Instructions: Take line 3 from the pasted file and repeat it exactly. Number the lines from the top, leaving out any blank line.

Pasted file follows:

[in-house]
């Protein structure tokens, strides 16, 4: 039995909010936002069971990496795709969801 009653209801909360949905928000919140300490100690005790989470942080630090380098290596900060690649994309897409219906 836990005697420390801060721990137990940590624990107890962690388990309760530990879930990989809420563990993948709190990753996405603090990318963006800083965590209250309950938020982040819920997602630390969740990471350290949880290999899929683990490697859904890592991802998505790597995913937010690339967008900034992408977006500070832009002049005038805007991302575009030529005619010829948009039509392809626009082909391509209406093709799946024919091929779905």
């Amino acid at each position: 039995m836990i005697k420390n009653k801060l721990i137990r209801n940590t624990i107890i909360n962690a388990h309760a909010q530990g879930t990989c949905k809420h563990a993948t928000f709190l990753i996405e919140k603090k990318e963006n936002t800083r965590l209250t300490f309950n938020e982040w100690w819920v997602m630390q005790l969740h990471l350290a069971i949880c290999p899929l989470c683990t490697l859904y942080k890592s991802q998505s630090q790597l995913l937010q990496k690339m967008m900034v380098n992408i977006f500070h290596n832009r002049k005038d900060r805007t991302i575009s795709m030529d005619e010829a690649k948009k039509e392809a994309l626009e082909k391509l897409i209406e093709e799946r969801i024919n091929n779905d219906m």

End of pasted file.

């Amino acid at each position: 039995m836990i005697k420390n009653k801060l721990i137990r209801n940590t624990i107890i909360n962690a388990h309760a909010q530990g879930t990989c949905k809420h563990a993948t928000f709190l990753i996405e919140k603090k990318e963006n936002t800083r965590l209250t300490f309950n938020e982040w100690w819920v997602m630390q005790l969740h990471l350290a069971i949880c290999p899929l989470c683990t490697l859904y942080k890592s991802q998505s630090q790597l995913l937010q990496k690339m967008m900034v380098n992408i977006f500070h290596n832009r002049k005038d900060r805007t991302i575009s795709m030529d005619e010829a690649k948009k039509e392809a994309l626009e082909k391509l897409i209406e093709e799946r969801i024919n091929n779905d219906m």